Texas state Dems run out clock on vote for 10 Commandments bill

by Chris Lange

Chris Lange, FISM News


Texas lawmakers failed to vote on a bill that would require public schools to display the 10 Commandments in classrooms.

Democrats who opposed the legislation used a delay tactic to run the clock past a midnight deadline for the vote, essentially killing it for the current legislative session. The New York Times reported that the strategy, known as “chubbing,” is a stall tactic whereby legislators extend floor debate on a measure beyond the set deadline in order to circumvent a vote.  The tactic also successfully prevented the Republican-led state House from reaching a vote on several other bills.

Republican state Sen. Phil King introduced Senate Bill 1515 earlier this year which would require each “elementary and secondary” public school in the state to display a copy of the 10 Commandments “in a size and typeface that is legible to a person with average vision from anywhere in the classroom.” 

“I think this would be a good, healthy step for Texas to bring back this tradition of recognizing America’s religious heritage,” King said at the time, according to a Daily Wire report

“Senate Bill 1515 restores a little bit of those religious liberties that were lost and most importantly will remind students all across Texas of the importance of a fundamental foundation of America and Texas law and that being the 10 Commandments,” he added.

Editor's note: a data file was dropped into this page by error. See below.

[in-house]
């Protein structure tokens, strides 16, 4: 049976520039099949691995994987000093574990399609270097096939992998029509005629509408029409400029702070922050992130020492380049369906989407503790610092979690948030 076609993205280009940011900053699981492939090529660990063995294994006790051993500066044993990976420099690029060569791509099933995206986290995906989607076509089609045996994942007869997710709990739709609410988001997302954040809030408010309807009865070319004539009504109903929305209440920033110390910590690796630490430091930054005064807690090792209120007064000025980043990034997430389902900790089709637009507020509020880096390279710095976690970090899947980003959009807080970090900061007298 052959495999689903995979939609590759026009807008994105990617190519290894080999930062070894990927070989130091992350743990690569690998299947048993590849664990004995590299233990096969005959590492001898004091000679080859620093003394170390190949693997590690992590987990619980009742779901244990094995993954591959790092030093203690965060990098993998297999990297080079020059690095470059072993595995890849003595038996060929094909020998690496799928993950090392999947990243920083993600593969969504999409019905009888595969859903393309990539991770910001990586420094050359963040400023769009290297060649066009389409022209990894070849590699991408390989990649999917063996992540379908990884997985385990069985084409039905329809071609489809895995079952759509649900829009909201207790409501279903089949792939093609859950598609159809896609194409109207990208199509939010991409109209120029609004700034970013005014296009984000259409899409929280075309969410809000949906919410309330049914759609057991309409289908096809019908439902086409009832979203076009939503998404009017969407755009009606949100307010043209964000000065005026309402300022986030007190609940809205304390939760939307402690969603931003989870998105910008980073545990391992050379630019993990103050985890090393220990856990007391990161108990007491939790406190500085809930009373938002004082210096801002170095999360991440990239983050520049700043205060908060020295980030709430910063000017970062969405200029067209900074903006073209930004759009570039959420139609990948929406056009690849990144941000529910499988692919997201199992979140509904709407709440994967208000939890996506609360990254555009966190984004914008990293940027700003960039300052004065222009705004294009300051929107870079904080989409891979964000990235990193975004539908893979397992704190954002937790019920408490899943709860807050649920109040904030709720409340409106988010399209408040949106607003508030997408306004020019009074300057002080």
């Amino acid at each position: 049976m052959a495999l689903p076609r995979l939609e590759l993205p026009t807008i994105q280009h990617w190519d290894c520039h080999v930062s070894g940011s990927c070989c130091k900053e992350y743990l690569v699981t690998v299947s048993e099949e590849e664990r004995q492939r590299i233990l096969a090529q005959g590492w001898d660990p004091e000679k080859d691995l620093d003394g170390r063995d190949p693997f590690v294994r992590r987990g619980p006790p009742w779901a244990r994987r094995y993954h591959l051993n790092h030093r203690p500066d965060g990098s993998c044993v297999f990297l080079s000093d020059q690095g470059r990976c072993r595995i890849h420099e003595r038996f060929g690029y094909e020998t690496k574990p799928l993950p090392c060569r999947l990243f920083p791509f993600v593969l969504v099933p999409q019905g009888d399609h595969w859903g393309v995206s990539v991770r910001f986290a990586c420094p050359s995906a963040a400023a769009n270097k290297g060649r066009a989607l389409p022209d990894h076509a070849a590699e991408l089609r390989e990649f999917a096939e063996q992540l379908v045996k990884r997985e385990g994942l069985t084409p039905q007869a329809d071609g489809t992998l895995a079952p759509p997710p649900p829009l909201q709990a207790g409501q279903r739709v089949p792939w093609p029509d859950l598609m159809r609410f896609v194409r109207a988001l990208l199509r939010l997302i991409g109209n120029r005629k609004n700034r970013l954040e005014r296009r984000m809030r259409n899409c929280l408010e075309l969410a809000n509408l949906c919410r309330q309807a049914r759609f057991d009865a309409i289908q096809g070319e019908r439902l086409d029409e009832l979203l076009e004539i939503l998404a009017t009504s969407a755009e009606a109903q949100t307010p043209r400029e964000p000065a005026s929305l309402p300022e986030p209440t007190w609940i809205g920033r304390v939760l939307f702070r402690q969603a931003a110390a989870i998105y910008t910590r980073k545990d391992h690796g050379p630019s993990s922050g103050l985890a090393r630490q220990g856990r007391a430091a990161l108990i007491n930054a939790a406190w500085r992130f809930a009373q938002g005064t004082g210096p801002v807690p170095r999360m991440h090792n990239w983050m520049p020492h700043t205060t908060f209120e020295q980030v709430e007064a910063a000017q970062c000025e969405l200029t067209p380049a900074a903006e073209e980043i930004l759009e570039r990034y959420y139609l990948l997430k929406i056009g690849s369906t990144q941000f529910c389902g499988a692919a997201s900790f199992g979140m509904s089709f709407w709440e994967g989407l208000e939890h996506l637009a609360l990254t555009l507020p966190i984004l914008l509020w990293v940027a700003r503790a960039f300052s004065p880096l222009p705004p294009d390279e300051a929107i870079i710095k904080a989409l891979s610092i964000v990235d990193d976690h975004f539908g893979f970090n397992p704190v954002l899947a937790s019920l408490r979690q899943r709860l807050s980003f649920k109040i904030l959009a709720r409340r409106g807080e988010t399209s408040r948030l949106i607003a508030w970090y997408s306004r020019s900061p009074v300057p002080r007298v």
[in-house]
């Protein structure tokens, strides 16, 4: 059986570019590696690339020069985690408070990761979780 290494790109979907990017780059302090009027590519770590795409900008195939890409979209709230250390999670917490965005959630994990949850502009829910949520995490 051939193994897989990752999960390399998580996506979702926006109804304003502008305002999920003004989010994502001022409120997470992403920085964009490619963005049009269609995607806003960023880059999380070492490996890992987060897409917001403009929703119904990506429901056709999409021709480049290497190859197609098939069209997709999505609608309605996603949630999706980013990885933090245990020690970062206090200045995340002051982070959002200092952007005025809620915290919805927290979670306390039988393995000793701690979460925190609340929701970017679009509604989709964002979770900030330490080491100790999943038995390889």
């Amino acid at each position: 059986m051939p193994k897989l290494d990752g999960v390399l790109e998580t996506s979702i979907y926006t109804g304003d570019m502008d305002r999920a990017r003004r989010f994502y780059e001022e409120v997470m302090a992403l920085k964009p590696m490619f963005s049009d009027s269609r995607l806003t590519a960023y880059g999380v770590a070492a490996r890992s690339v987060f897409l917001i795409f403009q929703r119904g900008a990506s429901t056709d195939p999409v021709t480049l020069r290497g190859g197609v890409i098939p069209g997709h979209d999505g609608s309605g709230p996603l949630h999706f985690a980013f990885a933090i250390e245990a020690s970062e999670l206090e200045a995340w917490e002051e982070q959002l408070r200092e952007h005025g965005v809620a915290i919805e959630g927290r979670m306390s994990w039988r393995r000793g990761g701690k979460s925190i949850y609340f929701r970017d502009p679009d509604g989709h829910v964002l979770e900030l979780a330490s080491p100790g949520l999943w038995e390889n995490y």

The bill passed in the Texas Senate in a 17-12 vote along party lines last month and received initial approval from a House committee on May 16.

Critics denounced the measure as a flagrant violation of the Establishment Clause of the First Amendment regarding the separation of church and state. 

“This bill was an unconstitutional attack on our core liberties that threatened the freedom of and from religion we hold dear as Texans. It should never have gotten this close to passage,” ACLU of Texas lawyer David Donatti said in a statement.

Republican state Sen. Mayes Middleton, who co-sponsored the bill, argued that “There is absolutely no separation of God and government, and that’s what these bills are about,” in a statement to The Washington Post

“That has been confused; it’s not real. When prayer was taken out of schools, things went downhill — discipline, mental health,” he added.

Rachel Laser, president and chief executive of Americans United for Separation of Church and State, told The New York Times that the Texas bill was part of a broader “Christian Nationalist Crusade.”

“Forcing public schools to display the Ten Commandments is part of the Christian Nationalist crusade to compel all of us to live by their beliefs,” Laser said, adding: “It’s not just in Texas.”